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Fast forward a few months and I have cast on my first pair of men’s sock. 64 stitches. The perfect amount for the super short needle. I am using the Hermione’s Everyday Sock pattern, free from Ravelry here and generally hoping the pattern will be male-suitable. (It is, right?) The yarn is the Plaid Blanket colorway from Madelinetosh Sock. It might be sacrilegious to say something mildly critical about one of my favorite yarn brands of all eternity, but the forest green shade is pooling in a particularly irritating way.

What is the point of a sock yarn that suffers from color pooling when you knit…socks!

Good grief.

I am tempted to abort because of the pooling, but I think I will just keep with it and have faith it turns out well in teh end. Determined, I am.

Or in denial. Hard to tell sometimes.

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From the first few rounds, I could tell it was going to be a rough go. My hands were cramping on the inside edges of my palms, and the knitting was slow going on those itty bitty points.

I wasn’t having that much fun.

But it was possible.

I mean, if I found myself unexpectedly stranded on a tropical island with a well stocked bar, an infinite supply of high quality sock yarn, and this one pair of ridiculously short and tiny sock needles, I would be grateful and plod away without (much) complaint.

However, I am not (presently) in this predicament, am I?

I told myself I had to at least make it through the 20 rounds of ribbing before I could make up my mind. For sure.

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I finished my 20 rounds dutifully, not unlike the way an Olympic athlete completes their jumping jacks (or whatever) at the beginning of their training sessions.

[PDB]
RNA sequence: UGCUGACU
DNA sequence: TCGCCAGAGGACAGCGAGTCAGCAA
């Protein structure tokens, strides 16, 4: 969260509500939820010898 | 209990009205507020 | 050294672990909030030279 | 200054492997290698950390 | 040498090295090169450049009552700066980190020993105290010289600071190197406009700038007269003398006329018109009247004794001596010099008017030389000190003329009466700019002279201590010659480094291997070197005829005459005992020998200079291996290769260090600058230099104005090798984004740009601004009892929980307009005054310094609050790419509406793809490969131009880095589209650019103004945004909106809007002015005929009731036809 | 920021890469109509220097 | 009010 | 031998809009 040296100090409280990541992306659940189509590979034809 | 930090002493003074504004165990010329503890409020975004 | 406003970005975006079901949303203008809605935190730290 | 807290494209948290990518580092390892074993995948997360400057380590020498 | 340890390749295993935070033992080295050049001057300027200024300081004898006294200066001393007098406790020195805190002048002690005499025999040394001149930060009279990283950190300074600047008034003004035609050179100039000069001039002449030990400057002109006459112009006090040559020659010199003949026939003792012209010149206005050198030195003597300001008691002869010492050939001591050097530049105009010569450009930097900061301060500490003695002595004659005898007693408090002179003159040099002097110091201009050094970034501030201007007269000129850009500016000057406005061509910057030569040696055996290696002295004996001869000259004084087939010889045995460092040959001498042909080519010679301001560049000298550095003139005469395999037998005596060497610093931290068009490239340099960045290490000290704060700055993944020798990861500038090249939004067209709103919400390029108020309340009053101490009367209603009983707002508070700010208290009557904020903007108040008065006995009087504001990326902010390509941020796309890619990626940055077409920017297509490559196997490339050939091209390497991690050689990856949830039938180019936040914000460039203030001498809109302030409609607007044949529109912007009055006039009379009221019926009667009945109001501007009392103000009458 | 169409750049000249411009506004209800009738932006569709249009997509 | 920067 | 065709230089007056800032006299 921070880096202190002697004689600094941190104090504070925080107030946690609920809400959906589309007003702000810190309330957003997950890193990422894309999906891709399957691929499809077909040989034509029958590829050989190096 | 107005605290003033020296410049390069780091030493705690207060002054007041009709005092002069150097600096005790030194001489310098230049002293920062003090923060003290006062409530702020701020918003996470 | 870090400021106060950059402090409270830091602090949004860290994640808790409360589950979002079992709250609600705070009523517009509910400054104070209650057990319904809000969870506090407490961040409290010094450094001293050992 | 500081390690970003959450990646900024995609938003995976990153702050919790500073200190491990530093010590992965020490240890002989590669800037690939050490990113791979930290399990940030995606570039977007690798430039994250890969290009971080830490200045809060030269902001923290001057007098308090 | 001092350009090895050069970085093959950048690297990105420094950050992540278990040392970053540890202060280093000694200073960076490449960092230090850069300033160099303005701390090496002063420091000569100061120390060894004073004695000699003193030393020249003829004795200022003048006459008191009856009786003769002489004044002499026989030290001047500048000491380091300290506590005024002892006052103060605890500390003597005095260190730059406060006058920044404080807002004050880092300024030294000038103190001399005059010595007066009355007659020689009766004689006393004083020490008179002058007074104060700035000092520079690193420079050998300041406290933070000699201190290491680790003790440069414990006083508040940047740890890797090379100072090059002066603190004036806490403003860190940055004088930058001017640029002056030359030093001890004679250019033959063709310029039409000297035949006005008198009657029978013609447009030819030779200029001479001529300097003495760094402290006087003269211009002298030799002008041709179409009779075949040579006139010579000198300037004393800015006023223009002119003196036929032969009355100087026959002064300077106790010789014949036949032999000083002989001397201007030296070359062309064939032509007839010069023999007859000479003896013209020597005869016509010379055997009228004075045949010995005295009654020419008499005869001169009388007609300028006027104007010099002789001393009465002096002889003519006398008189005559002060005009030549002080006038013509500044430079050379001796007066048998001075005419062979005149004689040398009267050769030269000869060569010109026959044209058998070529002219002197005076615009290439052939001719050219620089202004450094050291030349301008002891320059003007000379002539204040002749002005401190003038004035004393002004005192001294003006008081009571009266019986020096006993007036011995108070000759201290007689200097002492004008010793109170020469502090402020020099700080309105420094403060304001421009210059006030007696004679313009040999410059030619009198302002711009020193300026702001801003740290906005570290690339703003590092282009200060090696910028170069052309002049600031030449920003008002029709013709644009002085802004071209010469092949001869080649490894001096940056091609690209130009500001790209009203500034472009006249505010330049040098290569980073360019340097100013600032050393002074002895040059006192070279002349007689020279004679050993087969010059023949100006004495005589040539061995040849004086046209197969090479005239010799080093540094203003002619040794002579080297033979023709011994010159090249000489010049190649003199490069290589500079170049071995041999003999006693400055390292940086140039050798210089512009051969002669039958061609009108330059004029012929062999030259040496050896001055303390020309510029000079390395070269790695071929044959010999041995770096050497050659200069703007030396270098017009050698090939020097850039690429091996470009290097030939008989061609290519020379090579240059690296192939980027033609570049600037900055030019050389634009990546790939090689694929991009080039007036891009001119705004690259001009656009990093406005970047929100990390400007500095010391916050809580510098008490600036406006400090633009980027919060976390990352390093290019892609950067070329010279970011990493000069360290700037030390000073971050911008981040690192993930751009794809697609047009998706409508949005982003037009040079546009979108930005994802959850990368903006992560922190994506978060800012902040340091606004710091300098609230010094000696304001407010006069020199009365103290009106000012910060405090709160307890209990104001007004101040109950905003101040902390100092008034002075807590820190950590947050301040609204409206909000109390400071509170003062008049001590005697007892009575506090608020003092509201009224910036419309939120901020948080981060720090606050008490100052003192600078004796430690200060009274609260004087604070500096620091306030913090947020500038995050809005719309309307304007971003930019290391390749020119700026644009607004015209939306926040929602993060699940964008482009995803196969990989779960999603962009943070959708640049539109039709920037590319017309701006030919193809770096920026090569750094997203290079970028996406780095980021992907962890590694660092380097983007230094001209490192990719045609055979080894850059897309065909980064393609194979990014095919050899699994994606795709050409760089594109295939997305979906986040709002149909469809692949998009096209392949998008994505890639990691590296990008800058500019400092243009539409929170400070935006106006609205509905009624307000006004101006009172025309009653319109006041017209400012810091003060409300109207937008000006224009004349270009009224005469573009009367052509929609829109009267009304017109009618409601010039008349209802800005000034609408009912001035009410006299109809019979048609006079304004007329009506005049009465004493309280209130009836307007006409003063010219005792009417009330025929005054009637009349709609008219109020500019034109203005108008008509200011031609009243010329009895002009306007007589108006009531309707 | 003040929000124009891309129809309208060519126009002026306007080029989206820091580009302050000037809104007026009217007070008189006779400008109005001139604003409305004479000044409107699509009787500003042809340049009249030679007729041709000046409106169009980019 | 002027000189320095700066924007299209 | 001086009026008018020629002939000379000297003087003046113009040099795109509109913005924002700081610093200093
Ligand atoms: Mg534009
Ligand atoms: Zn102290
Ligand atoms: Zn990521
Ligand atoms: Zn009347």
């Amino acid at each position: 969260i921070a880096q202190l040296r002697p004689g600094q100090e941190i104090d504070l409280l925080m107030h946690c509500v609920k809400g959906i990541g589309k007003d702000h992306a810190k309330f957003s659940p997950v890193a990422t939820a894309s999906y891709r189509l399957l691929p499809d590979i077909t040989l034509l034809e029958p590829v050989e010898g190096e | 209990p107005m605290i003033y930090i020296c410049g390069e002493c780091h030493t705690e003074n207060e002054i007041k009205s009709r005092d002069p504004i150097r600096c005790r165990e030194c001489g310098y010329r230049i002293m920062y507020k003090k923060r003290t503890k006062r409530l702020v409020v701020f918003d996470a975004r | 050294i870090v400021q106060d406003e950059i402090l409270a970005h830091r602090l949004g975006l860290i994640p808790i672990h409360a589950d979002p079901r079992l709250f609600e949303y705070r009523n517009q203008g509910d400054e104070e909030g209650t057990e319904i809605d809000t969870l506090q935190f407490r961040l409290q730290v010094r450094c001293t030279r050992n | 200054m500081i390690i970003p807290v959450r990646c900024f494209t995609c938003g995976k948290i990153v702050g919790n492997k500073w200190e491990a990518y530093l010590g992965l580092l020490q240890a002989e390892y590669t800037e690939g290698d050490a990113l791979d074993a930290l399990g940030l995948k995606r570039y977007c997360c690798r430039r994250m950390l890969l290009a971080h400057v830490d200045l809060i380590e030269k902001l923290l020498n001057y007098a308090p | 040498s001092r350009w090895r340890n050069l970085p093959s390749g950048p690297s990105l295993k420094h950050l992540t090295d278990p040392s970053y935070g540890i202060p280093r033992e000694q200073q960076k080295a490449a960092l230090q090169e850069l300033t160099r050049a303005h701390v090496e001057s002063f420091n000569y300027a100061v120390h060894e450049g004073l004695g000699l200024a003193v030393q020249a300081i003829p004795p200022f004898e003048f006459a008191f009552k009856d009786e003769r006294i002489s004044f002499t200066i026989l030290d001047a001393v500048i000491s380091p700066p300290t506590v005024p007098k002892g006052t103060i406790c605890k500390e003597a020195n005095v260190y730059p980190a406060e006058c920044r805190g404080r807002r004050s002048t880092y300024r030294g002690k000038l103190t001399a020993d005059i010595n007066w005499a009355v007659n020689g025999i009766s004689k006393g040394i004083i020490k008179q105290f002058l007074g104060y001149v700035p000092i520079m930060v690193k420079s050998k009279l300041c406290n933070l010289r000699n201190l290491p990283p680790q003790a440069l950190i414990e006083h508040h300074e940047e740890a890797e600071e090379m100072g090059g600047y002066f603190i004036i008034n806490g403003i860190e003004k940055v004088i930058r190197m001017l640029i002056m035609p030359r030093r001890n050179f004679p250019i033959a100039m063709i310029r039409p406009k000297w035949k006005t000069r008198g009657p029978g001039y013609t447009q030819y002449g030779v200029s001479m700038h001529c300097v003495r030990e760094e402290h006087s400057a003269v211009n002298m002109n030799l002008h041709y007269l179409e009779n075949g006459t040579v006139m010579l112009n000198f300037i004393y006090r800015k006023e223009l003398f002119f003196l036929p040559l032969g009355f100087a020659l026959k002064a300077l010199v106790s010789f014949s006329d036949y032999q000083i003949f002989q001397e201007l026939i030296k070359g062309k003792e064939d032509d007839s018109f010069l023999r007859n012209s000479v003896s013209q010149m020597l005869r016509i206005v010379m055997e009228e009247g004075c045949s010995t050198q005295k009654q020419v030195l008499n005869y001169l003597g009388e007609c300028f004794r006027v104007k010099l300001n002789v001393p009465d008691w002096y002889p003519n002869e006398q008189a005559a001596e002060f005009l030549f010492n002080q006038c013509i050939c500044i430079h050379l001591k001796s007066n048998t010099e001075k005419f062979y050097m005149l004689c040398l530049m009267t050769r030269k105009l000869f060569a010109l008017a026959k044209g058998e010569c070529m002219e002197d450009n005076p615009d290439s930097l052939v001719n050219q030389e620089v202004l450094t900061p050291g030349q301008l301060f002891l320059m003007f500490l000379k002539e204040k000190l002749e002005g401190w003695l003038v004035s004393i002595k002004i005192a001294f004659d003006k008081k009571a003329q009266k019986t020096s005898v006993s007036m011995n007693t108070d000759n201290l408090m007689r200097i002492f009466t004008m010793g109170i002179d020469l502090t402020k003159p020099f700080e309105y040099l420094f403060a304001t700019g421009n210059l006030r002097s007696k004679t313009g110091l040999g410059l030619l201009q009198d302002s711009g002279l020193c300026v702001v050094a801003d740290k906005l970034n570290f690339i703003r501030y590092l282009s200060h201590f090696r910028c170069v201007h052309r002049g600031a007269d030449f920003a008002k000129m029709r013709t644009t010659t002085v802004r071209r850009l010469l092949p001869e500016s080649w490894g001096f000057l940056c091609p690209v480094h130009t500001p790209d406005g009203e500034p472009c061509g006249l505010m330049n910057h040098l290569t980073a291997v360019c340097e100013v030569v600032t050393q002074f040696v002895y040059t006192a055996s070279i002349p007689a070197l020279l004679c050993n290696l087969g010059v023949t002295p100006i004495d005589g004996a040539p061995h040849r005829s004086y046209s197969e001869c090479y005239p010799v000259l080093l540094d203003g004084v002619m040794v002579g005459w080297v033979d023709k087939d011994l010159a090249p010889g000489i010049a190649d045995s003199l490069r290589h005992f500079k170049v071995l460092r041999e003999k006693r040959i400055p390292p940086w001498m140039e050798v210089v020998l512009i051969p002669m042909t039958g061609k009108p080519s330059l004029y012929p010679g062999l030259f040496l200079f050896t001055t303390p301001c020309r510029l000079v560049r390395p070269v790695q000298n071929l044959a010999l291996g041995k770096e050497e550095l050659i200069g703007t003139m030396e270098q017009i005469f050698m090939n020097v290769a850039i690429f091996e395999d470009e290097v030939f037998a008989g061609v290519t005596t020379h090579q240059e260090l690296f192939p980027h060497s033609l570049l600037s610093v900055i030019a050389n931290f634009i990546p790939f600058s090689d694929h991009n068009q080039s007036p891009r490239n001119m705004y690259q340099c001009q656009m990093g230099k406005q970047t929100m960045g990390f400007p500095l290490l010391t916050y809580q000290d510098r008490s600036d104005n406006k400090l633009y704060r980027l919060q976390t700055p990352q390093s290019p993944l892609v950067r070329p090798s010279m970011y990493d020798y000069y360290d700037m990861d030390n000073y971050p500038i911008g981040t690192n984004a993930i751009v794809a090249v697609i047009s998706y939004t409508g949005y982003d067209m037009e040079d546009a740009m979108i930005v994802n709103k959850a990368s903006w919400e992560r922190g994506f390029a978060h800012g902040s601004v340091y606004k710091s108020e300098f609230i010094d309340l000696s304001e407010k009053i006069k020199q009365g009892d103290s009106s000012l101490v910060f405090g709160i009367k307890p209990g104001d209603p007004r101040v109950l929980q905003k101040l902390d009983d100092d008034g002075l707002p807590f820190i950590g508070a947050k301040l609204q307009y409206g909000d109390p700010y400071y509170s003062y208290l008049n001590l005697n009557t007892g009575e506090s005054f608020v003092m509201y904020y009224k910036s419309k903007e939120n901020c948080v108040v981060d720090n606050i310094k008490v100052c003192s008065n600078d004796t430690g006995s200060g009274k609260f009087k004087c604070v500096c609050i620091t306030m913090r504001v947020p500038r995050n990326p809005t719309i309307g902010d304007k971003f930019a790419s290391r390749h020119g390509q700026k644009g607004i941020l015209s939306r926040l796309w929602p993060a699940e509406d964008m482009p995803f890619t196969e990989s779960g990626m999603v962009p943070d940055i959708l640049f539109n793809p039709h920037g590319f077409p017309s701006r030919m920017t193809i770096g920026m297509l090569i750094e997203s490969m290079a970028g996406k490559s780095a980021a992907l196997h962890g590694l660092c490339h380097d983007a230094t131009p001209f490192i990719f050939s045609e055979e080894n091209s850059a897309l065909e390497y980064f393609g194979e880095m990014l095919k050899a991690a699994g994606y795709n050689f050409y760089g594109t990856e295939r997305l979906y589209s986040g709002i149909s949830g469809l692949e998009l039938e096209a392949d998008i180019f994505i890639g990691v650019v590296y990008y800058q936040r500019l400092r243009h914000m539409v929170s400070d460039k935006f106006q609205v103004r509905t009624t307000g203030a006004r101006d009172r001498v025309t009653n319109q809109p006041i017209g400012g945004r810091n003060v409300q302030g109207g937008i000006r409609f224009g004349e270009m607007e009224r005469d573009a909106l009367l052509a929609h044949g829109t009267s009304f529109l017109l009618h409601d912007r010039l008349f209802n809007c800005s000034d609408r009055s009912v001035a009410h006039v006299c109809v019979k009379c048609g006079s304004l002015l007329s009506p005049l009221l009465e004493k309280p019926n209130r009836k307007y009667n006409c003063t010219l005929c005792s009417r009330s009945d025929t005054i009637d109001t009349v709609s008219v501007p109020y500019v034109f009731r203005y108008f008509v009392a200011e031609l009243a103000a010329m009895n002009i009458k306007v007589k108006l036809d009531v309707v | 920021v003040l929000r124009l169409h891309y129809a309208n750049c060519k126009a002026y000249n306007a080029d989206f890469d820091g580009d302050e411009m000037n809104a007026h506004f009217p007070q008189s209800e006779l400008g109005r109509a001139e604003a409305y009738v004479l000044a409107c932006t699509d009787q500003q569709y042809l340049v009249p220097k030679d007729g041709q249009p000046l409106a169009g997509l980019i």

And then I switched.
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Magic loop, I am BAAAACCCCKKKK.

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And these little babies…? Well, into the hall closet they go.

Best Shoes for Hand Knit Socks

The good news:  I finished these socks. This means there are now three pairs of hand knit socks roaming around my sock drawer.

Bad news: my shoe situation is shameful. It’s been years since I purchased non-sneakers. YEARS. Apparently I am not a footwear addict. I have a strong, loving relationship with my cobbler. But it’s time.

My conundrum: which shoes to buy? I think I have mused on this topic previously and received several comments that Keen shoes were tops to pair with hand knit socks. I hate to say it, but the Keen shoes just aren’t doing it for me (although I do own a couple of pairs of Keen boots).

For some reason, I have my head stuck on loafers. Even though I don’t own any. (And, can you wear loafers with socks? Or is that dorky?) Last week, I ordered these loafers from Amazon in the color black. They were affordable and had two-day free shipping.

Ick. Return. Some things just aren’t worth free shipping and affordable prices.

I want shoes that will compliment my knitted socks and not overly wear away at them. Is that too much to ask?

I also haphazardly started a Pinterest Board for shoes for hand knit socks…but I didn’t get too incredibly far. And note, none of the shoe models are wearing socks with the shoes! Very loafer based, and many styles out of my price range…The cheaper the better, although under $100 would be nice.

Typically my non-sneaker shoes that I wear to work have a bit of a heal to mitigate the fact that I am SHORT. Lengthens the legs. Or so I hope.

So knitters, this is my query: which shoes should I buy??!?!?!?!!?!?

Linking up with Ginny.  Reading Wishes and Stitches. Might as well finish the cheesy knitting trilogy…